This story was a joint effort written about a combined lesson by Outdoor Skills Teacher, Rebecca Rand, and Science Teaching Fellow and CS3 (Fall 2011) alum, Paul Karpinski.
One of the unique and powerful features of Conserve School's flexible class schedule is the ability to hybridize class blocks to offer interdisciplinary lessons. Outdoor Skills class and AP Environmental Science class take advantage of this scheduling ability a few times each semester with a combined curriculum in the afternoon that runs 4 hours long, allowing for extended adventures and learning.
This December, after returning to a transformed campus under almost a foot of fresh snow, CS19 students had the opportunity to explore the Sylvania Wilderness Area as part of a hybrid lesson. The afternoon emphasized the unique relationship between adventure and science. Outdoor skills were necessary to get into the field and collect scientific data. Students were given a map, and a compass, and challenged to blaze a trail into the Sylvania Wilderness Area to access Eastern Hemlock (Tsuga canadensis) stands for sampling.
After arriving at the destination, students took a moment to take in the beauty of the sweeping, dark green hemlock stand surrounding them. They began sampling for the Hemlock Wooly Adelgid (Adelges tsugae), a small aphid-like insect native to Asia, introduced to the eastern United States many years ago. Since first observed in 1951 near Richmond, Virginia, the insect has spread rapidly across the eastern United States and has begun to affect many hemlock stands.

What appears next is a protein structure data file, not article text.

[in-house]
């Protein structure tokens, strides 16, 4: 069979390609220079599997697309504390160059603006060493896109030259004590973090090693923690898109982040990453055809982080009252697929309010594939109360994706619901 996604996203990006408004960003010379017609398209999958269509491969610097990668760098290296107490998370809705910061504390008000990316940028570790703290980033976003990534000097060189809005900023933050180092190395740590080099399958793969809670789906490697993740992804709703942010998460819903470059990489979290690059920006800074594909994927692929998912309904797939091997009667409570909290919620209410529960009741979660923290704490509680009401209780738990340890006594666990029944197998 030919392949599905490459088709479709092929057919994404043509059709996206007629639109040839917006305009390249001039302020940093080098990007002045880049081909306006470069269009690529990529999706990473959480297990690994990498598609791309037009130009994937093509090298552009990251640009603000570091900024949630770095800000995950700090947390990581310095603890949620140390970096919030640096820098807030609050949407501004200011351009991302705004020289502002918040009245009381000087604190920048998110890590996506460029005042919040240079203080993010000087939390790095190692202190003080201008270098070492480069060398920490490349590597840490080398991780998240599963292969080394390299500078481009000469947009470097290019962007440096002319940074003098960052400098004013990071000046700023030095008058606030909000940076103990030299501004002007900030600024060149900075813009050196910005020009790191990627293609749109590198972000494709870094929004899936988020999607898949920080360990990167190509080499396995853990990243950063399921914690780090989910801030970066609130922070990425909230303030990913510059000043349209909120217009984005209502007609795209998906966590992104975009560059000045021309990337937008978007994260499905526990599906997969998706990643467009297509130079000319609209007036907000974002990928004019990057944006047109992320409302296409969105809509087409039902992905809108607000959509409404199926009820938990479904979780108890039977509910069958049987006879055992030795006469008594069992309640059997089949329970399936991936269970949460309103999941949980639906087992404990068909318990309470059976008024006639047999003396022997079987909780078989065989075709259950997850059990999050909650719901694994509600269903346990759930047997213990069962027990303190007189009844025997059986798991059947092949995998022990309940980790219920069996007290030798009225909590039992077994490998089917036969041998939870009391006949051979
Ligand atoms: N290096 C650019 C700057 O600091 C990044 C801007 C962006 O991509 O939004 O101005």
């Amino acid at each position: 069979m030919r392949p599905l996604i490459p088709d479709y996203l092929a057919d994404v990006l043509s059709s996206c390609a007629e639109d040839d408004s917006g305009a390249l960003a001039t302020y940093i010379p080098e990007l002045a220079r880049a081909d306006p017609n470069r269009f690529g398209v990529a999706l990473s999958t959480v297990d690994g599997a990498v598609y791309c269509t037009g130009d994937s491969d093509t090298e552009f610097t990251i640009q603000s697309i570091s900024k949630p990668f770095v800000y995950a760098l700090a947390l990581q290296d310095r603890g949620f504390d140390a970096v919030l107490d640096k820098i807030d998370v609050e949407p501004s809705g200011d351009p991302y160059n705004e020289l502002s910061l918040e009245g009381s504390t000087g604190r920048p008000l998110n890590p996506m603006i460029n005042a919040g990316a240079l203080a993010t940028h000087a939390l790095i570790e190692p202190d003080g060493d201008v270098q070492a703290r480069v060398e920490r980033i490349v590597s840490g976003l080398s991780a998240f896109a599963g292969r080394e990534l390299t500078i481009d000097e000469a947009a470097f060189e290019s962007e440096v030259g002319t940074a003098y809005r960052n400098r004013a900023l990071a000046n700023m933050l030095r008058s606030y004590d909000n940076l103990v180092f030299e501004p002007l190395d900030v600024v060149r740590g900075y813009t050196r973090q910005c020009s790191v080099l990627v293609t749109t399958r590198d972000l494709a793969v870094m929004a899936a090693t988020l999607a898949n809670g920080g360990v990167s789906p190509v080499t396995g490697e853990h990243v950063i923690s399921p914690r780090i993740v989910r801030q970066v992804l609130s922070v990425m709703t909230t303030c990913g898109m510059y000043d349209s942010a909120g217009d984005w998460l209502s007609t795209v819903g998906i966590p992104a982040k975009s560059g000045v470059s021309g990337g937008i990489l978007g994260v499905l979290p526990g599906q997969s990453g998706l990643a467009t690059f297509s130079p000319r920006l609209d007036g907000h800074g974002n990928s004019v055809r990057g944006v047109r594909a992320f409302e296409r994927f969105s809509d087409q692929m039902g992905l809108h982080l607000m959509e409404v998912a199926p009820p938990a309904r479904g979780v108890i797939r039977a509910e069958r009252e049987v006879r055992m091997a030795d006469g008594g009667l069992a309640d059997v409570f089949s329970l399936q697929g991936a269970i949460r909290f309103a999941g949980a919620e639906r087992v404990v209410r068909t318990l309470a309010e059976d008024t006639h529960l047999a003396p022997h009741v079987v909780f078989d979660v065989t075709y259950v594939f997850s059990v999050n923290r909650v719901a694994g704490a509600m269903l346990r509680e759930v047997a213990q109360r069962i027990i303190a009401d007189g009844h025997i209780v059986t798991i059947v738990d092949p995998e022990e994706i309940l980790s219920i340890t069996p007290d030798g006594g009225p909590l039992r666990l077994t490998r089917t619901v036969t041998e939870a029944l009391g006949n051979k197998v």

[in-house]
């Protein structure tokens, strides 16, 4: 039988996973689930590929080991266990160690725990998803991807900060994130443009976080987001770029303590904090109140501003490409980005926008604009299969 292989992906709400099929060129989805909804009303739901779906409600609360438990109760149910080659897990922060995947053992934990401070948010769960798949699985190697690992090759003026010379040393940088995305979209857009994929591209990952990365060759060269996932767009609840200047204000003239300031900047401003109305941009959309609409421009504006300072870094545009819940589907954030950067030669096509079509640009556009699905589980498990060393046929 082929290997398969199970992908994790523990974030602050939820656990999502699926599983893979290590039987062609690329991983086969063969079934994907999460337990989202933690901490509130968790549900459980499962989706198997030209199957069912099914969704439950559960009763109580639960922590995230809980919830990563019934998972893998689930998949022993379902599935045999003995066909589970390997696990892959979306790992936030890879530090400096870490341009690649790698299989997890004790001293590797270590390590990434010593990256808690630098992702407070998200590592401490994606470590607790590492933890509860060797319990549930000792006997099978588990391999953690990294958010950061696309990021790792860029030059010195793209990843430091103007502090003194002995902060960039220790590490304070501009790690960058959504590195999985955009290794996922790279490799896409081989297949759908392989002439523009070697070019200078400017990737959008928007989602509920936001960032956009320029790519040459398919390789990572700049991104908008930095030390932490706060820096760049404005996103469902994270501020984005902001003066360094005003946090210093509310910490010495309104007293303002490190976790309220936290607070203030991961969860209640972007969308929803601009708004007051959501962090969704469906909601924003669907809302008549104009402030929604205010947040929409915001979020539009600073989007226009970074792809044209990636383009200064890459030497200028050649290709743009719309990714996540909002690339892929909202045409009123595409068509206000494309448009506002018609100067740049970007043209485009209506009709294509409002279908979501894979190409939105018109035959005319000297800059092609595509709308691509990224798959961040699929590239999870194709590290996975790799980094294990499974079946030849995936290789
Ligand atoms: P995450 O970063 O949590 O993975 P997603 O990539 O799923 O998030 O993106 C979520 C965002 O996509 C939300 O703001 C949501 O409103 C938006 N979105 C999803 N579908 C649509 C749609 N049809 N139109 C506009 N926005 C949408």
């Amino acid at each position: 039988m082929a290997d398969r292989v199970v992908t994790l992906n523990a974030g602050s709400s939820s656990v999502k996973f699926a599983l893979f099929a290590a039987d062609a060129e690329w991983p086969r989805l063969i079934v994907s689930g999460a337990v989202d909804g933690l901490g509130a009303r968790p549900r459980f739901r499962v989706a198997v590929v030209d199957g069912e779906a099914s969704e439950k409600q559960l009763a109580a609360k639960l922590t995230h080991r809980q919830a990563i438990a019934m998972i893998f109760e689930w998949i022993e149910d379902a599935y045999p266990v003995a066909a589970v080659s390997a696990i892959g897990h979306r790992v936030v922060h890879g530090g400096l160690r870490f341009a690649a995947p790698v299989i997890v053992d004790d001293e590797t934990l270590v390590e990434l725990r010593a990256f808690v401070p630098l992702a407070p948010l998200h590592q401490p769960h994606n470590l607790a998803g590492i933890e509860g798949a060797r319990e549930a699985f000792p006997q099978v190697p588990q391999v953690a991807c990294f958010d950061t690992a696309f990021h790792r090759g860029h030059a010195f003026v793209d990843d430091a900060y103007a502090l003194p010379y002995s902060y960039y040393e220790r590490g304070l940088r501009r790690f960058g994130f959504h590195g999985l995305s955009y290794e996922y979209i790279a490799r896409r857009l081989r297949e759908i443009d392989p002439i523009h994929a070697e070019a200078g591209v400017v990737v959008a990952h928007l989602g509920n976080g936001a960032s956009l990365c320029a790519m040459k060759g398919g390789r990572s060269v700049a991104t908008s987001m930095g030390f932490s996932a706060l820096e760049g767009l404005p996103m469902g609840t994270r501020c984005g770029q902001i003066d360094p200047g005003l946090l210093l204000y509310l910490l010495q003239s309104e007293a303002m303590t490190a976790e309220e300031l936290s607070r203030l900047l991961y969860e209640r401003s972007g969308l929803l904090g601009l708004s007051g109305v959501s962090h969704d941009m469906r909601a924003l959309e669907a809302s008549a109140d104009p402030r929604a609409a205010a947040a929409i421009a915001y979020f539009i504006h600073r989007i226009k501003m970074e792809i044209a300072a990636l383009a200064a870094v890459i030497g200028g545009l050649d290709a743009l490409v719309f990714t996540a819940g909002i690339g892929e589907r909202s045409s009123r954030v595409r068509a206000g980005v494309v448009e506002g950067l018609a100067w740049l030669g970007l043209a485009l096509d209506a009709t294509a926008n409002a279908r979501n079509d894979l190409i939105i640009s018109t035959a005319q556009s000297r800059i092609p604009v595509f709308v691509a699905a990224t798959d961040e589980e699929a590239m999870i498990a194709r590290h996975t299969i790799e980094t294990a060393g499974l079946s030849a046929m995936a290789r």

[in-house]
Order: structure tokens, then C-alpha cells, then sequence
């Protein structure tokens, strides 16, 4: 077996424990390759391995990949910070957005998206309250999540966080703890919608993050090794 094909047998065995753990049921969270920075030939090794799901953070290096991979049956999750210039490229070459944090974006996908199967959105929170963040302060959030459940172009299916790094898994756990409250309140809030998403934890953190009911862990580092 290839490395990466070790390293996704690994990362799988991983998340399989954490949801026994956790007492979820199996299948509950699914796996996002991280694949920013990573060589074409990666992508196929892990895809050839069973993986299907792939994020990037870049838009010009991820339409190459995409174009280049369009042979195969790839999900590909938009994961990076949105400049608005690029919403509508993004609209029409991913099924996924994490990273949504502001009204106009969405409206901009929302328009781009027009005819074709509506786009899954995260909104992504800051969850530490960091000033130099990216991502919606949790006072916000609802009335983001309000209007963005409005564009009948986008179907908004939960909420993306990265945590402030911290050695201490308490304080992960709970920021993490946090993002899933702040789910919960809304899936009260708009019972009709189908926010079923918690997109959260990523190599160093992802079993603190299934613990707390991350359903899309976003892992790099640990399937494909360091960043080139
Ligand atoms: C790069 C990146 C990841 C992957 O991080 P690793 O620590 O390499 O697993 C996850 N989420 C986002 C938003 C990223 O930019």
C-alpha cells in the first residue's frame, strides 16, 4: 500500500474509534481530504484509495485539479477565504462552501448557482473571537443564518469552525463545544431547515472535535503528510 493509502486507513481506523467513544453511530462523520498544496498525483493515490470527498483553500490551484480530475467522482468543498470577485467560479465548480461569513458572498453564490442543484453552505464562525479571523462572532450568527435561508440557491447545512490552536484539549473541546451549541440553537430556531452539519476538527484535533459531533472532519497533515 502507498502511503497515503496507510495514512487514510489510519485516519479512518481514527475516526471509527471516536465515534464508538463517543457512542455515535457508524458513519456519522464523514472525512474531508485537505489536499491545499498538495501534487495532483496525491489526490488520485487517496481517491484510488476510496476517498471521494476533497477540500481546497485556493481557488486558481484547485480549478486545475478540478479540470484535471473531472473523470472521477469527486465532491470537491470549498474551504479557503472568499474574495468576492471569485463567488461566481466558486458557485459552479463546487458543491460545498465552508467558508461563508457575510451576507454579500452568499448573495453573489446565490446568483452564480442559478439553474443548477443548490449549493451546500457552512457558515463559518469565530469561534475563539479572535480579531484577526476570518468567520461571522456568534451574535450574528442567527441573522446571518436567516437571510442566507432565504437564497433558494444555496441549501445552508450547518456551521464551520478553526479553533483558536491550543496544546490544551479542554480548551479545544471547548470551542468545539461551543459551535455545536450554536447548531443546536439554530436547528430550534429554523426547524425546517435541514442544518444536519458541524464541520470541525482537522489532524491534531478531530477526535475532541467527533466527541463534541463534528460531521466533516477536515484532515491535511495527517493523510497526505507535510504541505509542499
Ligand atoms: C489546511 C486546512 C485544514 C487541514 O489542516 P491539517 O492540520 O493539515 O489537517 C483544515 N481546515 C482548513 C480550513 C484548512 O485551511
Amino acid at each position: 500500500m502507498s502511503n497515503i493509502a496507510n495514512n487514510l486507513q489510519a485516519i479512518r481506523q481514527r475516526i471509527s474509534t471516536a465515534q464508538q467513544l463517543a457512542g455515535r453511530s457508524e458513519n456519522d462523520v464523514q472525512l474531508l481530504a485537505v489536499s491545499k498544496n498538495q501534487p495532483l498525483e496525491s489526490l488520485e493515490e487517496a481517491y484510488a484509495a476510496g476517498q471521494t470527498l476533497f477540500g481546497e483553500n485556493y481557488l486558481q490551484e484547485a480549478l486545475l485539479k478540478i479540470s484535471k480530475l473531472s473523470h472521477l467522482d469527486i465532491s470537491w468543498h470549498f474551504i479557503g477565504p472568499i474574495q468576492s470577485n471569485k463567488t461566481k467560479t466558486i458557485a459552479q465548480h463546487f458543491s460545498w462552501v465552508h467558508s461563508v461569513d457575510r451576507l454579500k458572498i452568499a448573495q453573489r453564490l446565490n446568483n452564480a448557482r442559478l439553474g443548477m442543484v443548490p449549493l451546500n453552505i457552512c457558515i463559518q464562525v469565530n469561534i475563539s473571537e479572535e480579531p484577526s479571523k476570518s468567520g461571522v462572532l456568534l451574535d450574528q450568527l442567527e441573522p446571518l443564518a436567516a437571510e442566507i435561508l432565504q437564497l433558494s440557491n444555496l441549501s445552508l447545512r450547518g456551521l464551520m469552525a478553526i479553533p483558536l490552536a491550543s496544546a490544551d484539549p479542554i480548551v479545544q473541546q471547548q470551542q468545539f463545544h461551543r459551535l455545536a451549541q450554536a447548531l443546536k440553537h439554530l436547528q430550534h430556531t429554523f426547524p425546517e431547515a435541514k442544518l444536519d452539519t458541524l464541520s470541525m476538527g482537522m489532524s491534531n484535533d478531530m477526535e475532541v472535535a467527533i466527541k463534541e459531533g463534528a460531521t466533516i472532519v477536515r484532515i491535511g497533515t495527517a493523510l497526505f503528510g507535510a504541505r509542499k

Note: The HWA (Hemlock Wooly Adelgid) is quite the prolific invader due to its ability to reproduce asexually; it can produce around 200 eggs per ovisac. These wooly ovisacs found on the underside of the branches at the base of the needles where they later hatch “crawlers,” which will begin to feed on the tree’s stored starches.
Using the same methods used by the U.S. Forest Service, the students spent around 20-30 minutes surveying the stands for these small wooly masses.
After sampling for HWA, students sat along the edge of Florence Lake and reflected on their Conserve School experience. It was a moment of gratitude, intention, and awe. They took in the silence and stillness of the winter wilderness and then began the hike back to Conserve School.
Nearing the Sylvania-Conserve property border, students became acutely aware that this might be their last steps in the Sylvania Wilderness during their Conserve School experience. They requested to take a two-minute moment for mindfulness. They dropped their packs, flopped down in the snow, and looked up towards the old, mighty trees that shadowed the sky. It was a moment so silent, and still, one could hear the snow falling on one's jacket — a moment for perspective and gratitude. With one last smile at the Sylvania Wilderness Area, students picked themselves up and hiked back over the border to Lowenwood (Conserve School's land) - a place students have come to know as home.
Photos contributed by Bee Nayquonabe, CS19 (Fall 2019), Onamia, MN.
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